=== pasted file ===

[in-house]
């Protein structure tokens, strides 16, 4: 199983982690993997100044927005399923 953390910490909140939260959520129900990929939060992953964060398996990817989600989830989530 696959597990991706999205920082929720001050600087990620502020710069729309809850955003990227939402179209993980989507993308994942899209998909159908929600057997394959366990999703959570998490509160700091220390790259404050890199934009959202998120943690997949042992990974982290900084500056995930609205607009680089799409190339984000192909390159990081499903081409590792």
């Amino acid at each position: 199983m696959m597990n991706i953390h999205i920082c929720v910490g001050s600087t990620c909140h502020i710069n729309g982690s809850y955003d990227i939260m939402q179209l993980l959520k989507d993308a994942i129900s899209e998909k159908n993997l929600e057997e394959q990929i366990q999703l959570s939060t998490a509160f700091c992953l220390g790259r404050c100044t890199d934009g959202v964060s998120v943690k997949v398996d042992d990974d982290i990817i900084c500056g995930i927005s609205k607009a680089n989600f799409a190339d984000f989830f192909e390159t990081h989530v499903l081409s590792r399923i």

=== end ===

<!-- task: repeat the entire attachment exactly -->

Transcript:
[in-house]
């Protein structure tokens, strides 16, 4: 199983982690993997100044927005399923 953390910490909140939260959520129900990929939060992953964060398996990817989600989830989530 696959597990991706999205920082929720001050600087990620502020710069729309809850955003990227939402179209993980989507993308994942899209998909159908929600057997394959366990999703959570998490509160700091220390790259404050890199934009959202998120943690997949042992990974982290900084500056995930609205607009680089799409190339984000192909390159990081499903081409590792």
């Amino acid at each position: 199983m696959m597990n991706i953390h999205i920082c929720v910490g001050s600087t990620c909140h502020i710069n729309g982690s809850y955003d990227i939260m939402q179209l993980l959520k989507d993308a994942i129900s899209e998909k159908n993997l929600e057997e394959q990929i366990q999703l959570s939060t998490a509160f700091c992953l220390g790259r404050c100044t890199d934009g959202v964060s998120v943690k997949v398996d042992d990974d982290i990817i900084c500056g995930i927005s609205k607009a680089n989600f799409a190339d984000f989830f192909e390159t990081h989530v499903l081409s590792r399923i």